What does this mean for harm-based legislation, and the harm threshold? We need to reconsider the role of harm in our ethical and legal approach to reproductive technology: it will not give us the answers we are looking for. There is no harm threshold.

1) Smajdor A. How useful is the concept of the 'harm threshold' in reproductive ethics and law?
Theoretical Medicine and Bioethics |  9 August 2014
2) Newson A. Why should we offer screening for Down syndrome anyway?
The Conversation |  11 August 2014
3) Charlesworth MJ (ed.) St. Anselm's Proslogion
Oxford University Press |  1965
4) Kant I. Critique of pure reason (Translation N. Kemp Smith)
Macmillan |  1929
18 August 2014 - by Professor Eric Blyth 
The Baby Gammy case has sparked worldwide interest and comment. The case highlights troubling issues that have been exercising the minds of some of us for some time...
11 August 2014 - by Sascha Callaghan and Ainsley Newson 
The story of the baby with Down's syndrome 'abandoned' in Thailand, which has dominated the news, illustrates how the international surrogacy industry has been booming...
24 March 2014 - by Professor Janna Thompson 
MP Jacob Rees-Mogg recently implied that mitochondrial transfer is akin to eugenics, but it is a way of combating debilitating ailments rather than producing 'perfect' human beings...
2 December 2013 - by Dr John Appleby, Professor Rosamund Scott and Professor Stephen Wilkinson 
A group of European parliamentarians from the Council of Europe recently issued a declaration objecting to the HFEA's policy advice on experimental mitochondrial replacement therapy claiming that MRT is eugenic and inconsistent with human dignity. These are substantial moral claims, ones that deserve closer scrutiny, and it is an interesting and important exercise to consider how successful such arguments are...
You are arguing your point from an excluded middle ( - 21/01/2015)
Oh stop already.  The harm these people suffer is not caused by their existence it's caused by their abandonment and subsequent black market adoption.  Non existence is not the alternative here. The solution is existing and having the law hold their biological parents to the same standard of care as it does all other people with offspring.  How about not exempting gamete donors from parental responsibility?  That would resolve all the harm done to these people and you all could still help people in their quest to become parents; you just would not be allowed to help biological parents abandon their kids nor would you be able to help anyone take home another person's offspring without going to court and adopting them like everyone else has to if they want to raise another person's kid.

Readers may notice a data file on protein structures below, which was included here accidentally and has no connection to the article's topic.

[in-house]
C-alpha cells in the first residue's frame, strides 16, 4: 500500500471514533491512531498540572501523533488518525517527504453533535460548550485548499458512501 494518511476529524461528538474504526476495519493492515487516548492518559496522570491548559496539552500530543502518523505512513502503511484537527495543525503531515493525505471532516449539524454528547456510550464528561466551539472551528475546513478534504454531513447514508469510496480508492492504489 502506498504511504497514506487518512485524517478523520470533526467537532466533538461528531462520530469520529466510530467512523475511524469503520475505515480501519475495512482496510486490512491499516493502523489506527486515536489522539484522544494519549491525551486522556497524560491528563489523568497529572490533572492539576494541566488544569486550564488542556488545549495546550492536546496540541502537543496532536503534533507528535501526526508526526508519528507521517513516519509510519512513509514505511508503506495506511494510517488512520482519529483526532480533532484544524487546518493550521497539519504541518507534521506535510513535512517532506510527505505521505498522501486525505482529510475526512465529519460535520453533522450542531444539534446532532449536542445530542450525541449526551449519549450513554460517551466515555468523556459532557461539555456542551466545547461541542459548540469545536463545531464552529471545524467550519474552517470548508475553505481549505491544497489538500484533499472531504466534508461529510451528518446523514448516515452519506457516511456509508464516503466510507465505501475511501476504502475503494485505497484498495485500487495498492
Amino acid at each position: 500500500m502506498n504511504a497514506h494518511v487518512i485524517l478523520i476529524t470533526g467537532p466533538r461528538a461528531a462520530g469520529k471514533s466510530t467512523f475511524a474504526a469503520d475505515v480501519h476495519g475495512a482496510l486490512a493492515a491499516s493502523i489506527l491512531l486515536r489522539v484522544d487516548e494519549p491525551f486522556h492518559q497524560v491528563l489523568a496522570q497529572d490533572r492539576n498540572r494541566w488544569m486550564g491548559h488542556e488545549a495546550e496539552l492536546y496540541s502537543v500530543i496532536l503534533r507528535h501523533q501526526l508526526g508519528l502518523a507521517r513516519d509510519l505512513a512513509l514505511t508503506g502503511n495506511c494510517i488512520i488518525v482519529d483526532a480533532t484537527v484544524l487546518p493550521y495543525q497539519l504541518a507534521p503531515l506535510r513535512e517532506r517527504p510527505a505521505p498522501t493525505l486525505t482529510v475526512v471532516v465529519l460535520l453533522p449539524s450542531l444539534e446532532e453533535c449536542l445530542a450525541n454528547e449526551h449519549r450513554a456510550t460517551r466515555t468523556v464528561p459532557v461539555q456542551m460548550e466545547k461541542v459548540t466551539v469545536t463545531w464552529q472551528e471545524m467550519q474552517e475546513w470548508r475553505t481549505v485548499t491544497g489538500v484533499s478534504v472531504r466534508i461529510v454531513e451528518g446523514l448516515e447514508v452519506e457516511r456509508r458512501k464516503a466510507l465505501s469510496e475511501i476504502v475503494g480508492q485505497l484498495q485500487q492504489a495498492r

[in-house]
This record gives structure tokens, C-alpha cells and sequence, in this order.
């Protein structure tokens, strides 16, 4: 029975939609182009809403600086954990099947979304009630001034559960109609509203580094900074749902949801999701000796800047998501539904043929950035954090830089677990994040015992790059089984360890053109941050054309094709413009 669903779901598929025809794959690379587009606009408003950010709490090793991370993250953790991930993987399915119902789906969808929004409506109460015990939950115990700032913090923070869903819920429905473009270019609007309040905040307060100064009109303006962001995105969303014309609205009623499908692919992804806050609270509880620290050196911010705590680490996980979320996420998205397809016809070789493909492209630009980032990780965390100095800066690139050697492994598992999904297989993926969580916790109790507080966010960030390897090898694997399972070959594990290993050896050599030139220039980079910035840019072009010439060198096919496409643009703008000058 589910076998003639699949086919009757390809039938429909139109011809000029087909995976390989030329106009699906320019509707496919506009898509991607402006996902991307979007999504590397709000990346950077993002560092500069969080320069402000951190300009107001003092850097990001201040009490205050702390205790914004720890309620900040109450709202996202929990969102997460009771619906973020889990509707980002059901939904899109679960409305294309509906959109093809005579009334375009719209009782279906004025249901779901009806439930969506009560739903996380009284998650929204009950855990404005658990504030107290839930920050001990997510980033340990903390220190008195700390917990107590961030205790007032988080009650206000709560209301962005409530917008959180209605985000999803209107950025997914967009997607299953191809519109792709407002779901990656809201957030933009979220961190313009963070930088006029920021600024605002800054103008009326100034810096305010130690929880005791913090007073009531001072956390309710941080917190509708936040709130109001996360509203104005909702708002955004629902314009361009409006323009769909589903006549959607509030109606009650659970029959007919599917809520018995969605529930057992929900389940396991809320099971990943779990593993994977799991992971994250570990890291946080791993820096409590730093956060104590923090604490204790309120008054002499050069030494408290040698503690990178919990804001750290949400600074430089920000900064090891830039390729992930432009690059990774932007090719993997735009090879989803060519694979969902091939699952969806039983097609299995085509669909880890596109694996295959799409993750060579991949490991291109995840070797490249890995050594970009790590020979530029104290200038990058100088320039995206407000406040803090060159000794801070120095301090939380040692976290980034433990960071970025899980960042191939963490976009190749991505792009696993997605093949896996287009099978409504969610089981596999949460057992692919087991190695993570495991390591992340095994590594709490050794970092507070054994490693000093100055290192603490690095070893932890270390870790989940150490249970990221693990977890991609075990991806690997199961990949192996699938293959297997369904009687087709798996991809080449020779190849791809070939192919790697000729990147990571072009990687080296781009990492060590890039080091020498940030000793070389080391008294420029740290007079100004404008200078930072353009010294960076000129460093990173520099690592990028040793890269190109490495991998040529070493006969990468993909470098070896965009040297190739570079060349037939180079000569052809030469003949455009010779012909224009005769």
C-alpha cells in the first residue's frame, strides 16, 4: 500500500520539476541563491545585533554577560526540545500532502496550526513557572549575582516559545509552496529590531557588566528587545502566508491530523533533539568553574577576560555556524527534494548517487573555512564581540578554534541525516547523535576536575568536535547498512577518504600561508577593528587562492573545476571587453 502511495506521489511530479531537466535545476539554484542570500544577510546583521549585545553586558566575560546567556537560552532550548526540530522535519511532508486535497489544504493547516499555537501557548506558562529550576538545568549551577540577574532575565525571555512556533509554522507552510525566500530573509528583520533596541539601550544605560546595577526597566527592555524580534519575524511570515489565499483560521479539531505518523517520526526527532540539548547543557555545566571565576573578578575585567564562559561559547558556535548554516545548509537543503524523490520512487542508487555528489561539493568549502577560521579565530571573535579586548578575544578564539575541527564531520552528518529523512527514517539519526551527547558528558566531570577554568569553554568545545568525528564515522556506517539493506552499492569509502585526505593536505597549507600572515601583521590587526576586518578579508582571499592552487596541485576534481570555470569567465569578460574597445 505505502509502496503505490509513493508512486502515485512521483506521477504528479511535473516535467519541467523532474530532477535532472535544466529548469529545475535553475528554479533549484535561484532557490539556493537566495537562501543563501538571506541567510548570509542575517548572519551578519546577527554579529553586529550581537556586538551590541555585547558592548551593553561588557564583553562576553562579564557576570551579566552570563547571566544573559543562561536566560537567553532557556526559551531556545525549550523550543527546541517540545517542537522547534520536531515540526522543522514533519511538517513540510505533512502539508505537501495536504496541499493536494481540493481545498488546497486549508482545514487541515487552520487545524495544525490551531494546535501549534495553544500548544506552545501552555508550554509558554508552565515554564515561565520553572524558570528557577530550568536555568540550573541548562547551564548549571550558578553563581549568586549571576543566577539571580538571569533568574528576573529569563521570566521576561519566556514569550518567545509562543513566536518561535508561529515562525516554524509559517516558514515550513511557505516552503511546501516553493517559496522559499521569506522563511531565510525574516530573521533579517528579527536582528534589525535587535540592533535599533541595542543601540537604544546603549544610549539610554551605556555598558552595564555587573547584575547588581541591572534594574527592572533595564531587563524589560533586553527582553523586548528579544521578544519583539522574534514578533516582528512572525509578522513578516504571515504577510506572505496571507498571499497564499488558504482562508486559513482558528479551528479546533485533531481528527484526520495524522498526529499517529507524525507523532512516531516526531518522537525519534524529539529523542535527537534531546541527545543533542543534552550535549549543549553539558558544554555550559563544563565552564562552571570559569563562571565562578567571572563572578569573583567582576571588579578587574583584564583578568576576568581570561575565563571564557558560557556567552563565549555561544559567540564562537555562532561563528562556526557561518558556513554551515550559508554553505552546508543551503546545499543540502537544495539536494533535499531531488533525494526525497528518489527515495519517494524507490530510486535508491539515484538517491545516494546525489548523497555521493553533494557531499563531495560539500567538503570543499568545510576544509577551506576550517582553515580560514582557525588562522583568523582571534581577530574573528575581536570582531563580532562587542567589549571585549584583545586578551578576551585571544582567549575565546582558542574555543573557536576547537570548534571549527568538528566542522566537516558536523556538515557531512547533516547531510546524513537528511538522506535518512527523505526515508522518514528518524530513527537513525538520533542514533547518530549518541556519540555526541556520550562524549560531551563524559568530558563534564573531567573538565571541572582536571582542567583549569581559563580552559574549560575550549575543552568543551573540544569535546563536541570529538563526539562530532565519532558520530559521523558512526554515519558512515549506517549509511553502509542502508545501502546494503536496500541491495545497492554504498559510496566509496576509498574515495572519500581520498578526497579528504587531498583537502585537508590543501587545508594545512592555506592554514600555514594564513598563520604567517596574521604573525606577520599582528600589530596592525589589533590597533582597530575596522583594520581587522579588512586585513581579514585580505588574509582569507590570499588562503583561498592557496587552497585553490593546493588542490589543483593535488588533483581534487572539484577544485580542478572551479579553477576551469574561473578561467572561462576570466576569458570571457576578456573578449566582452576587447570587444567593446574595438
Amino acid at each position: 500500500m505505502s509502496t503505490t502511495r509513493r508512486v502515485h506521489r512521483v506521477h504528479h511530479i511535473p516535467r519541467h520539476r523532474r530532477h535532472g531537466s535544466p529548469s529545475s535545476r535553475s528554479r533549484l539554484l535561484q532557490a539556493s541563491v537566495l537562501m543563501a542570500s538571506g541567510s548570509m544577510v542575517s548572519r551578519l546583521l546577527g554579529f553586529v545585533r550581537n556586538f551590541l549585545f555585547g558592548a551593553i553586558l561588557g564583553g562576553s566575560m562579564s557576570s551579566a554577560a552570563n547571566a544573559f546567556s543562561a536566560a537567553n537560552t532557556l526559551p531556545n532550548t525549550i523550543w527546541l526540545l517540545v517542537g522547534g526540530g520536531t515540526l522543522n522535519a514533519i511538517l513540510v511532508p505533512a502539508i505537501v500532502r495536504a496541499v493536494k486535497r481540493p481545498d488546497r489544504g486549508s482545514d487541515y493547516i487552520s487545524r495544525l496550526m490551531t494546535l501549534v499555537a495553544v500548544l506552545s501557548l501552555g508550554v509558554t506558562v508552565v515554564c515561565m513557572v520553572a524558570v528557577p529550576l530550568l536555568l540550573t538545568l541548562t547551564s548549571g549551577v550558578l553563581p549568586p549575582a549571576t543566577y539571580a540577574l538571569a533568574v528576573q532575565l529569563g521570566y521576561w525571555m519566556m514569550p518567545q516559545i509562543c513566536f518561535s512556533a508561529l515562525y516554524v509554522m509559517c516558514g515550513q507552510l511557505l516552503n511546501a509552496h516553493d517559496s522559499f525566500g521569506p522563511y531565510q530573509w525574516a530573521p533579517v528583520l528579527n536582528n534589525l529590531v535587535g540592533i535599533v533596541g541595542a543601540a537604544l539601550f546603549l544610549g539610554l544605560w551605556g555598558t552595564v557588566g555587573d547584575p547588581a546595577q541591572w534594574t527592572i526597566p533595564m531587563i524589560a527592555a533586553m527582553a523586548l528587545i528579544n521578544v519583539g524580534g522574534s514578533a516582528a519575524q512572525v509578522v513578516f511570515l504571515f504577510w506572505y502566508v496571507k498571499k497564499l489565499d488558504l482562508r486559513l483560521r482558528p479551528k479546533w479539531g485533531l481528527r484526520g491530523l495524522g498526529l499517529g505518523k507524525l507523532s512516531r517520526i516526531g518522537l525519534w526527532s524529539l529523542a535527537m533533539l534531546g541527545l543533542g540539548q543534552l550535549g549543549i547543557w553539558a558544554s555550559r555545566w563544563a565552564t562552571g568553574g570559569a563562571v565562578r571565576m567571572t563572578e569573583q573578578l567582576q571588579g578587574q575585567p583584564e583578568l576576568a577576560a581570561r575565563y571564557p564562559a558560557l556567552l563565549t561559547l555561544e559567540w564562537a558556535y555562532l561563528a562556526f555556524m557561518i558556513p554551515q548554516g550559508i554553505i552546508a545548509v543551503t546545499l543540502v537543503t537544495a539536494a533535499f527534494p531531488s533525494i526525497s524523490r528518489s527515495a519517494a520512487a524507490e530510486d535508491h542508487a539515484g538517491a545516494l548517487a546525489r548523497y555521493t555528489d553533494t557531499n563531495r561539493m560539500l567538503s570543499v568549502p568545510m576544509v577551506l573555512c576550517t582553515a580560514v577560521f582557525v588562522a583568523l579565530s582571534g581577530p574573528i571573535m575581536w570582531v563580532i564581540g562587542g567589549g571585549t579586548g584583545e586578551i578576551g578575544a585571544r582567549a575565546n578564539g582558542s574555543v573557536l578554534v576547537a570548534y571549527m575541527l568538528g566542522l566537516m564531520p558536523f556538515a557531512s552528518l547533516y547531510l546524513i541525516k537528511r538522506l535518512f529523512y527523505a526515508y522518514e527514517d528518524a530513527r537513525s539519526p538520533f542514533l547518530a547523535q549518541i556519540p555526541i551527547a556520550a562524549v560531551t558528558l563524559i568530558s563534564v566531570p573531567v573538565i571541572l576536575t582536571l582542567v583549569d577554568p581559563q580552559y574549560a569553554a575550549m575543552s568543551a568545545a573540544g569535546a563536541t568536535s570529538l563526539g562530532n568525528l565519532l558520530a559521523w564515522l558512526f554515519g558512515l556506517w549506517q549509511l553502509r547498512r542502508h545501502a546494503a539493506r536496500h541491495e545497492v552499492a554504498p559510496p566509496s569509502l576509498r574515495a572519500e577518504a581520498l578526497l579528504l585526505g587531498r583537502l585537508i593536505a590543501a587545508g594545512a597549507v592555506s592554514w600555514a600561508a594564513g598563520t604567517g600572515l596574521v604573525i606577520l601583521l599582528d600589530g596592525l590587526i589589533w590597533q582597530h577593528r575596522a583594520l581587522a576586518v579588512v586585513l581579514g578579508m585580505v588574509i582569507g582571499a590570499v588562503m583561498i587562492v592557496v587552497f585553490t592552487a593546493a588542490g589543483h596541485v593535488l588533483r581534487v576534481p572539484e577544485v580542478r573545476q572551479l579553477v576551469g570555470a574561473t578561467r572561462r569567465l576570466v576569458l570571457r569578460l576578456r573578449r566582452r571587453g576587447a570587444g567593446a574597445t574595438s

Quit using the Trojan horse wombs of baby mules to smuggle other people's kids under the radar and off the record to high paying clients who want it to look like they had their own children through the miracle of modern reproductive technology.  Medical treatment is not what is getting single and infertile people custody of other people's kids without having to adopt them.  Brokering black market adoptions and calling it reproductive technology is just so incredibly full of shit.  Helping people have their own babies may involve medical treatment but helping them have or get other people's babies off the record and out of court is smuggling and trafficking. It is not the practice of medicine and doctors should be prohibited from offering these types of arrangements to people or from knowingly being party to such arrangements.

All the forms and consents that doctors have their patients sign should require the patients sworn statement they accept full parental responsibility and obligations for any offspring born of whatever medical treatment they are having.  It's the only way the doctor can treat patients ethically and avoid causing harm to any offspring born.  It's a real simple solution to avoid causing harm just get out of the business of brokering black market adoptions.  Simple but not nearly as profitable.

How will all the single and infertile people get babies to raise?  Its not a problem for a doctor to solve.   It's outside the realm of the practice of medicine.
Harms to a Donor's Offspring ( - 21/01/2015)
All LEGAL disadvantages when compared to the broader population.
Parents abandon their offspring under all sorts of conditions but only gamete donors are officially exempt from accountability as parents and from criminal charges of abandonment for not taking responsibility for their own offspring when born.

People make arrangements with biological parents in advance so that adoptive parents can be named on birth certificates all the time but its against the law all over the world except that the offspring of donors have no legal recourse and are officially denied the due process of court approval prior to allowing anyone other than a biological parent to have custody and control over them.

Medically worthless birth certificates that prevent their biologcal family from knowing they exist or being able to access their vital records and they also cannot access their relatives vital records because their biological parents are not named on their birth records to connect them and give the rights to information about their entire family.

Lack of legal kinship within their biological family even when reunited.

There are so many more harms and legal disadvantages from not being able to claim a sibling as a relative dependent on their tax returns to not having a legal right to time off work to care for a sick relative or attend a relatives funeral.